When the bank first announced the discovery in mid-September of massive fraud perpetrated by 31-year-old trader Kweku Adoboli, it warned that it might have to report a loss for the third quarter. It later said it would report a “modest net profit.”
In its third-quarter earnings statement, the bank said an own credit gain as well as returns from the sale of treasury-related investments helped it to offset the losses. It also recorded an income tax benefit of 40 million francs.
In addition, it managed to bring in 4.9 billion francs worth of net new money.
UBS acknowledged that current economic conditions would likely continue to create “headwinds for growth in revenues and net new money” but noted that its funding positions were solid.
“We have every reason to remain confident about our future,” it added.
UBS announced the massive trading scandal on September 15th, shortly after one of its traders, Adoboli, was arrested in London.
He has been remanded by a London court, and will have to face a higher court in November on two charges of fraud and two of false accounting over three years at the banking giant.
On Tuesday, UBS said that it has found that “certain internal controls were not effective on December 31st, 2010.”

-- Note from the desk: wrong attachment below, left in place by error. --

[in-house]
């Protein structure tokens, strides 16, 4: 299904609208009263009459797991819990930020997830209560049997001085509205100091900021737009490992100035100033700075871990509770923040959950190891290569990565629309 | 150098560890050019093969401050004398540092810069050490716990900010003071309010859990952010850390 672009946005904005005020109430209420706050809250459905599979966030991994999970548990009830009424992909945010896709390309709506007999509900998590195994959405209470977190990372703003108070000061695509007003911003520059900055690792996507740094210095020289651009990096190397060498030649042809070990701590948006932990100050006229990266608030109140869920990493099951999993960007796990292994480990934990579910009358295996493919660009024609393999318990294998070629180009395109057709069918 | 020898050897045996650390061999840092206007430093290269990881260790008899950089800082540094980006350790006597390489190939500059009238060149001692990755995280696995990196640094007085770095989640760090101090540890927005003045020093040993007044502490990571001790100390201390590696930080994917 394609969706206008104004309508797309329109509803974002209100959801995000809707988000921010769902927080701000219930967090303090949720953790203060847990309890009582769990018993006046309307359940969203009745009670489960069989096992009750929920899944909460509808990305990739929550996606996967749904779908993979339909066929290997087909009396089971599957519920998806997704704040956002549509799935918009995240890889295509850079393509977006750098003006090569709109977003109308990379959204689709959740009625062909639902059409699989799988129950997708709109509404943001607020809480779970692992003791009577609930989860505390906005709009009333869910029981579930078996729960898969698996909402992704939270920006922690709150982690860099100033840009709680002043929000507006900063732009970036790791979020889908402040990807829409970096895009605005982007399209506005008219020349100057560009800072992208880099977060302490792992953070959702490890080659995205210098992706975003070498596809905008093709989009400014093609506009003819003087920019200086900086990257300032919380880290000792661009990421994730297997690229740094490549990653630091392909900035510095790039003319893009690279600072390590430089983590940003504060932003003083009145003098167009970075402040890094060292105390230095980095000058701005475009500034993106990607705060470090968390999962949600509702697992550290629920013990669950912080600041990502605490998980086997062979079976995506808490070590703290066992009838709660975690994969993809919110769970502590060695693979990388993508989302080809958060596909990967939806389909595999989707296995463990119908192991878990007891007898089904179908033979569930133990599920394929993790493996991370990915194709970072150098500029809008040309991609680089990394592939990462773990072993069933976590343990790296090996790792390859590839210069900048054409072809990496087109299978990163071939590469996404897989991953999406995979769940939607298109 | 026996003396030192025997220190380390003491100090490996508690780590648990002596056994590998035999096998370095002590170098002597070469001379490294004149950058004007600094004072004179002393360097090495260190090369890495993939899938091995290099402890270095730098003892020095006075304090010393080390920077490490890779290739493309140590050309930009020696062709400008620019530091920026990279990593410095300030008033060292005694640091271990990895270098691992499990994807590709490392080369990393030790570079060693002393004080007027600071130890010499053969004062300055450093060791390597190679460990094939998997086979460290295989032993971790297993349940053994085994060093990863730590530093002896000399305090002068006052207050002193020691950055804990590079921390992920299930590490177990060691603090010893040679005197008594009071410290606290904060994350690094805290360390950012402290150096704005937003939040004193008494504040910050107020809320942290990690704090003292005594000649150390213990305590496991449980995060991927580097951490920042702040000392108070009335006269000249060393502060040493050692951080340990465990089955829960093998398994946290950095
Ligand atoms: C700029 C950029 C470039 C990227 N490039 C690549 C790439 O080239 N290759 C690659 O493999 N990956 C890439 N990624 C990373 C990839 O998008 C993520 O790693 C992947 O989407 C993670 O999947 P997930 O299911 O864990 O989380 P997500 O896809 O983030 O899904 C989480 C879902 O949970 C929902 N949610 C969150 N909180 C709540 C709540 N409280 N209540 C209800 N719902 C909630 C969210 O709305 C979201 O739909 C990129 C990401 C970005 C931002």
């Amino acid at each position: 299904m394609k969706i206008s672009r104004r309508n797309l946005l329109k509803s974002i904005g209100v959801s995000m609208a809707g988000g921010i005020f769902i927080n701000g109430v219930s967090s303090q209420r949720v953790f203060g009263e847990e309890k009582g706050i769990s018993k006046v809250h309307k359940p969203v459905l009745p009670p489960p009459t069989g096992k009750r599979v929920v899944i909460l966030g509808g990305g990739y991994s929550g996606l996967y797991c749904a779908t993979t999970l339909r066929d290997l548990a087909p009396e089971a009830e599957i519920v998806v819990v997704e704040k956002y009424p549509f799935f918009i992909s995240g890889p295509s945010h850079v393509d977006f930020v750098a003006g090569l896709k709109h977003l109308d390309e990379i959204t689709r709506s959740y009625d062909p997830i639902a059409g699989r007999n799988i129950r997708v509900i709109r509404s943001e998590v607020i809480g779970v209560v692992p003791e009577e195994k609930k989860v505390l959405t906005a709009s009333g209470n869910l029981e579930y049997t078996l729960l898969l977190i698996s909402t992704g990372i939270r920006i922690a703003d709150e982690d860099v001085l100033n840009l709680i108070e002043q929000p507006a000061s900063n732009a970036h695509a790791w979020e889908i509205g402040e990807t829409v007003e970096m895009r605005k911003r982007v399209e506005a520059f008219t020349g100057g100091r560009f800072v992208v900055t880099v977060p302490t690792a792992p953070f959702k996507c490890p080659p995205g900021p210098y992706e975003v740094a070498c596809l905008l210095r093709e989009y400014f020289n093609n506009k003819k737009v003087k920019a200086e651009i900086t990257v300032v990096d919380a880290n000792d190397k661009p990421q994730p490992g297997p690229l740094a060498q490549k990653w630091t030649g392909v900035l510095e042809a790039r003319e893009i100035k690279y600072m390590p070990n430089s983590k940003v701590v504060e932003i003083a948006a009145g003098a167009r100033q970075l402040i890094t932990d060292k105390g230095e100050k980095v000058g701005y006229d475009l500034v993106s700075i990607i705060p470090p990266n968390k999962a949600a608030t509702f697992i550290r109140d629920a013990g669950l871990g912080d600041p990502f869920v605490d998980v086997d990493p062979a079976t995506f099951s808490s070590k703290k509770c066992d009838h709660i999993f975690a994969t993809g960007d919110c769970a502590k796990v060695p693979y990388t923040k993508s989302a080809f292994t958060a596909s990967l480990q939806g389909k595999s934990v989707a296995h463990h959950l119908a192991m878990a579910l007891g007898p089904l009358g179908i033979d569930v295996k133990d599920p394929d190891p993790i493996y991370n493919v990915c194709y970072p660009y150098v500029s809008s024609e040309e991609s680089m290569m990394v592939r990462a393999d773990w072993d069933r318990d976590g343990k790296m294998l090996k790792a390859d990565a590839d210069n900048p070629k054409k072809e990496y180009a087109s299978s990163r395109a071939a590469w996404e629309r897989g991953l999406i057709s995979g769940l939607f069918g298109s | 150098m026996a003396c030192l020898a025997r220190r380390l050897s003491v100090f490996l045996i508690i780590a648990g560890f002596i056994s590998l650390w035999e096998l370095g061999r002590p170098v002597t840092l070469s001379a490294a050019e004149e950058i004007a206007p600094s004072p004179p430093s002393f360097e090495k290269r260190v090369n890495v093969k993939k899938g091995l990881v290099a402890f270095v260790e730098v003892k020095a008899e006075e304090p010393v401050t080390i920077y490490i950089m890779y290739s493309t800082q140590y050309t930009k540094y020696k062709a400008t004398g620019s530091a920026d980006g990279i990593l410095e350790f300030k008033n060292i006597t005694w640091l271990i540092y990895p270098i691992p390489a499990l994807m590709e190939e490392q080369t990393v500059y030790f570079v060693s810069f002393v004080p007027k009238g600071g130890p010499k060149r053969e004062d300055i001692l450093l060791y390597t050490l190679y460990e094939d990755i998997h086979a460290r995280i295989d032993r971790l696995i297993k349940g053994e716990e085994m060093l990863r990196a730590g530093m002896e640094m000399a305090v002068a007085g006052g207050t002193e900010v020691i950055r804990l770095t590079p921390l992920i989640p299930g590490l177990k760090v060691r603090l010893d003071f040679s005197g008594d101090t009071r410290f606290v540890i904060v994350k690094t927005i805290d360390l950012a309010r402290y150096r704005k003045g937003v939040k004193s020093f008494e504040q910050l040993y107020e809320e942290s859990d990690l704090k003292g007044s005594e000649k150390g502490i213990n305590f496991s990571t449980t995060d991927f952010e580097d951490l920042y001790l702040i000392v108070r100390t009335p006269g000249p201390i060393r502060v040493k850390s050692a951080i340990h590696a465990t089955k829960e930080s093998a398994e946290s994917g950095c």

In particular, it found a failure in the control mechanism that requires bilateral confirmation with trading counterparties for settlement dates that are greater than 15 days.
When changes were made to such trades, the related controls to ensure that they were valid were also not operating effectively.
In addition, checks to ensure that internal transactions were recorded accurately in its books failed.
“We have taken and are taking measures to address these control deficiencies,” assured the bank, adding that investigations were ongoing.
The trading scandal was another blow to the bank, which has been struggling to rebuild its reputation after the financial and economic crises when it lost colossal sums and was forced to turn to the state for a rescue package.
In 2008 and 2009, the bank was also embroiled in a serious tax evasion spat with the United States.
It was forced to hand over 300 client names and pay a $780-million fine in a first case, before a second wider case in which it finally agreed to hand over data on 4,450 American clients.